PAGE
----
Note: All examples in this tutorial have been written in Visual C++ with VS 2010 as the IDE.

Example1
Code:

#include <iostream>
#include <string>
using namespace std;

int main()
{
        int a,b,c;
        a= 10;
        b=20;
        c=30;

        cout<<"The values of a, b and c are "<<a<<", "<<b<<" and "<<c<<" respectively."<<endl;
        cout<<"The address of a, b and c are "<<&a<<", "<<&b<<" and "<<&c<<" respectively."<<endl;

}

Output1

http://imgs.g4estatic.com/articles/p...pp/output1.png

Carefully look at the output. In line 1 the actually values of variables a, b and c are displayed where as in line 2 the memory addresses of these variables are displayed. Note, there are 8 characters for each memory address; this is due to the reason that in C++, memory address are interpreted in hexadecimal arithmetic by the insertion operator.

Pointer Variables



In Example1 we simply access the memory address of the variable and displayed them on the screen. However, pointer is a far vaster and technically advanced concept. You might wonder how to use the memory address once it has been accessed. Here the concept of pointer variable comes to play. You can store integers in int type variables, characters in char type and strings in string type. The variable which stores the memory address is called a pointer variable. Example2 further explains, how to declare a pointer variable and how to access the contents stored in the memory address. Have a look at it.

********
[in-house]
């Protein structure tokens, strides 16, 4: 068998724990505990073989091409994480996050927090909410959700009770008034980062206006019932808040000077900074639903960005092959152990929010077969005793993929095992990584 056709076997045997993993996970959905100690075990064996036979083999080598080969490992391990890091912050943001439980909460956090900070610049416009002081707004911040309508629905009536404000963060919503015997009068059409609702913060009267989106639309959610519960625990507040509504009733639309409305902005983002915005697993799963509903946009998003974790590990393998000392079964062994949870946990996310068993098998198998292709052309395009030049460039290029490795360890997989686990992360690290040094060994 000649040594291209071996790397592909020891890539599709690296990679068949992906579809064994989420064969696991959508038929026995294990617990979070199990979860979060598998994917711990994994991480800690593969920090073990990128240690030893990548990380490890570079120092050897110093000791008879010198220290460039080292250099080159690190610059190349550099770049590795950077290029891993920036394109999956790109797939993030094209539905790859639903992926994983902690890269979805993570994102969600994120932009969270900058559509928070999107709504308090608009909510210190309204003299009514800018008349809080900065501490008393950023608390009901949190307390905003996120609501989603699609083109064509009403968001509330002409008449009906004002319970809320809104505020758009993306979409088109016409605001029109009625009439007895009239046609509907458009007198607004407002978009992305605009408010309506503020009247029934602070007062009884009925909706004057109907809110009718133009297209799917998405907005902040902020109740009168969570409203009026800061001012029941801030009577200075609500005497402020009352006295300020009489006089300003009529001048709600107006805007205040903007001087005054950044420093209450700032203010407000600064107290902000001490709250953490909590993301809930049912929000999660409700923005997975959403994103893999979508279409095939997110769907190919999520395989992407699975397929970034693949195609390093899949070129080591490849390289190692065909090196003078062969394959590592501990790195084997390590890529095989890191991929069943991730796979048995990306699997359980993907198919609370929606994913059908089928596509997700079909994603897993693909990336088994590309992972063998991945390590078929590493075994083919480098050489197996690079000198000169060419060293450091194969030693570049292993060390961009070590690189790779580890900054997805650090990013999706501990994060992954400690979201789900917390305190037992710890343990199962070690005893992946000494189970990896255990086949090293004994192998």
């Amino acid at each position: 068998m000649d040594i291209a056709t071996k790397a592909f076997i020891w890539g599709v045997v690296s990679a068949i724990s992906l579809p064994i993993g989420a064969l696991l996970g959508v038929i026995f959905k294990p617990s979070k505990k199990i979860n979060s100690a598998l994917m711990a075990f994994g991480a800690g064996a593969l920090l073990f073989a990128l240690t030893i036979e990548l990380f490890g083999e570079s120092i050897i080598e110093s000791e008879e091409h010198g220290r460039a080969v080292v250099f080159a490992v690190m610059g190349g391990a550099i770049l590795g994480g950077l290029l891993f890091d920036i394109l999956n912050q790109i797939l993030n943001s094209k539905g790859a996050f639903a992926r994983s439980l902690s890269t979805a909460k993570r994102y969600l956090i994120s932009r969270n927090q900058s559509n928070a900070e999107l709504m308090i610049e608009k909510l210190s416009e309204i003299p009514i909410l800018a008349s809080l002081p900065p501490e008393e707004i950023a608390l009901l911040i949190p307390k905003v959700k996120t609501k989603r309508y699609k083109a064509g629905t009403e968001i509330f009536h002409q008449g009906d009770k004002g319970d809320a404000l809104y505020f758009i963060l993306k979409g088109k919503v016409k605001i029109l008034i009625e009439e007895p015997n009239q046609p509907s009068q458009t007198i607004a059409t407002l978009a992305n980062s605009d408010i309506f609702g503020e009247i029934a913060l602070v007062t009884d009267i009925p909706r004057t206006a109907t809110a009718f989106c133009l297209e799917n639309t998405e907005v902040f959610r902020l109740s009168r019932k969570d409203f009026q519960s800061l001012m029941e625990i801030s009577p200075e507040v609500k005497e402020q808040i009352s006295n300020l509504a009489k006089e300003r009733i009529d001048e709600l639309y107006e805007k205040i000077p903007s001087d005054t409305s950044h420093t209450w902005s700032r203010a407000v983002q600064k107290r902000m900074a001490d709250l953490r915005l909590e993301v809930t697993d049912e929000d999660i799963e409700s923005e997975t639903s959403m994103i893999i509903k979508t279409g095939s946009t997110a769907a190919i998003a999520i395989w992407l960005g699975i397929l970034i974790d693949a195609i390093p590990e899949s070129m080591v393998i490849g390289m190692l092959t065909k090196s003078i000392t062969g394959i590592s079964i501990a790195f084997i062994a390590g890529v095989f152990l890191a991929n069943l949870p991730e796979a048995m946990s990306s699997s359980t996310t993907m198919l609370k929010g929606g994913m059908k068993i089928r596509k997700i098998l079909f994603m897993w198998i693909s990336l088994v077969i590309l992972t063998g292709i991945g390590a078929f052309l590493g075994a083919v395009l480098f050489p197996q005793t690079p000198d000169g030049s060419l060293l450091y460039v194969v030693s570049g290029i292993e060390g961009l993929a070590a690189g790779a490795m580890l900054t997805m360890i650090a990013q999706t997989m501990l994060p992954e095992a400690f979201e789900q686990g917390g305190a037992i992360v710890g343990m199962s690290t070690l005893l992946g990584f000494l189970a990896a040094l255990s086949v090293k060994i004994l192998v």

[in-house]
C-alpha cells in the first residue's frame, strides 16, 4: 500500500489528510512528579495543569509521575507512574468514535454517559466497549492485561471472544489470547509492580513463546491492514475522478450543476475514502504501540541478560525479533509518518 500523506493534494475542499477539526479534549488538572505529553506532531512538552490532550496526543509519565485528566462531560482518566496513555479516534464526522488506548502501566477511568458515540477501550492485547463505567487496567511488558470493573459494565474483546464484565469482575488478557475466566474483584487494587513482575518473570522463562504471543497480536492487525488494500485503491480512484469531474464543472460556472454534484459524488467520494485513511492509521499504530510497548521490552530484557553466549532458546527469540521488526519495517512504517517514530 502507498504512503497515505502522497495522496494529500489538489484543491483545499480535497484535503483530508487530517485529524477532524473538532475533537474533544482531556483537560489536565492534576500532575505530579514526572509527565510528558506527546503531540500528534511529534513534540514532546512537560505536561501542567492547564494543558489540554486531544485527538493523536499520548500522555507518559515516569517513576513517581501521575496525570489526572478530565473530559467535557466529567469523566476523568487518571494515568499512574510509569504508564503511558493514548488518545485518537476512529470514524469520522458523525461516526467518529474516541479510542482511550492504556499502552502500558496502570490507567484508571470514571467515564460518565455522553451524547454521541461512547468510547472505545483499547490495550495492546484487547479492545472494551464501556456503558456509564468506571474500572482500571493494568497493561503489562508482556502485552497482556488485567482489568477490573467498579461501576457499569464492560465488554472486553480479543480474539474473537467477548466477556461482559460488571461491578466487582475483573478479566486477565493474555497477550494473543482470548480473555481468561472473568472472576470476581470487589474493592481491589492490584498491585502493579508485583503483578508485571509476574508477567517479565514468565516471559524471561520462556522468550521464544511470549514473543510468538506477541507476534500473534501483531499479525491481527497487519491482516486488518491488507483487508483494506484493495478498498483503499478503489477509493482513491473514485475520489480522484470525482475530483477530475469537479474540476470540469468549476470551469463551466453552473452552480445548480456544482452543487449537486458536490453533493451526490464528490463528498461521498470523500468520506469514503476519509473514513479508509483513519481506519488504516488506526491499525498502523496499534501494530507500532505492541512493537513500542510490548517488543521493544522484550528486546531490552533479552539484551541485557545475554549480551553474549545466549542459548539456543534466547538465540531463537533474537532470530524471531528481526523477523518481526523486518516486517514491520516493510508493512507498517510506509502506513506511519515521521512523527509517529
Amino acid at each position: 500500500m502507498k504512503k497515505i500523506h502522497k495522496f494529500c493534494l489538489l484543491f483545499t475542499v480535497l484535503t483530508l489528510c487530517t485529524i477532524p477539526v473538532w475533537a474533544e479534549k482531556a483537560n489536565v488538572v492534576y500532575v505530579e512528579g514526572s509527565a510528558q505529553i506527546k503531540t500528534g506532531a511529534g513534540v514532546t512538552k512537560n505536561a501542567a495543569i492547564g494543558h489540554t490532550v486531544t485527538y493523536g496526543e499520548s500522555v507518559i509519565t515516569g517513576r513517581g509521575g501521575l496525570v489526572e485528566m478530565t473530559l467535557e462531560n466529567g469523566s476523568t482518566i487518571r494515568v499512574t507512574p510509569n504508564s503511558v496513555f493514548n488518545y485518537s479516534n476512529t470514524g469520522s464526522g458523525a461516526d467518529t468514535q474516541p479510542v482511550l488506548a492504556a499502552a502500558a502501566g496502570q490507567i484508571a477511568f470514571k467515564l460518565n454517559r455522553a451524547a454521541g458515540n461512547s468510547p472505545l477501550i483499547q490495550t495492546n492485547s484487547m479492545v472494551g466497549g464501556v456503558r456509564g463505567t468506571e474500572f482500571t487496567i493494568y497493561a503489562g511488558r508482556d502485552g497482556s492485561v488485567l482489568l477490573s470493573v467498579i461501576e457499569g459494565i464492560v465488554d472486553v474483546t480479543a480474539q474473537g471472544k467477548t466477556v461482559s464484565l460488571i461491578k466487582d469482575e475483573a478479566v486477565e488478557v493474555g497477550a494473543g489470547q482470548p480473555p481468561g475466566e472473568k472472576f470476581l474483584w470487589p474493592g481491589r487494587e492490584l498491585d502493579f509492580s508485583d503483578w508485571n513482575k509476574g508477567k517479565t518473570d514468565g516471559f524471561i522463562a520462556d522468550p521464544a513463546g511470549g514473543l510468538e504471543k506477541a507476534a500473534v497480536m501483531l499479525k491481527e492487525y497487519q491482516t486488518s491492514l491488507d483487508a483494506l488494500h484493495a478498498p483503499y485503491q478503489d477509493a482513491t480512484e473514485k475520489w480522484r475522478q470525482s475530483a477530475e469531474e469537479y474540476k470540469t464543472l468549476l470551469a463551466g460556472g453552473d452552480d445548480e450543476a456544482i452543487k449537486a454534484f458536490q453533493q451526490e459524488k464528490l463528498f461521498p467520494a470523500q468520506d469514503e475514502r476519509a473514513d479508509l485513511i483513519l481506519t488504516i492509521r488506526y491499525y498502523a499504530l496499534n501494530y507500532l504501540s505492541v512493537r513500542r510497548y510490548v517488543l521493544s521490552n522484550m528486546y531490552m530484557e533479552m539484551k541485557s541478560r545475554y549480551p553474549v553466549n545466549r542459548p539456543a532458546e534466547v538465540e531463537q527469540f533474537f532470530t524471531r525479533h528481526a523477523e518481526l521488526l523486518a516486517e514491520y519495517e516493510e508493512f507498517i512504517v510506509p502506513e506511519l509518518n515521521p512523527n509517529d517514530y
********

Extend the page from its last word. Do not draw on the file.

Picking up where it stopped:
Example2
Code:

#include <iostream>
#include <string>
using namespace std;

int main()
{
        int a,b,c;
        a= 10;
        b=20;
        c=30;

        int* pointera, * pointerb, * pointerc;

        pointera = &a;
        pointerb= &b;
        pointerc= &c;

        cout<<pointera<<endl;  // Will display the memory address of a
        cout<<pointerb<<endl;  // Will display the memory address of b
        cout<<pointerc<<endl<<endl;  // Will display the memory address of c

        cout<<*pointera<<endl;  // Will display the value of a
        cout<<*pointerb<<endl;  // Will display the value of b
        cout<<*pointerc<<endl;  // Will display the value of c

        *pointera = 100;      // Changing value of memory address of variable a
        *pointerb = 200;      // Changing value of memory address of variable b
        *pointerc = 300;      // Changing value of memory address of variable c

        cout <<endl<<a<<endl<<b<<endl<<c;  // Displaying Changed Values through variables

}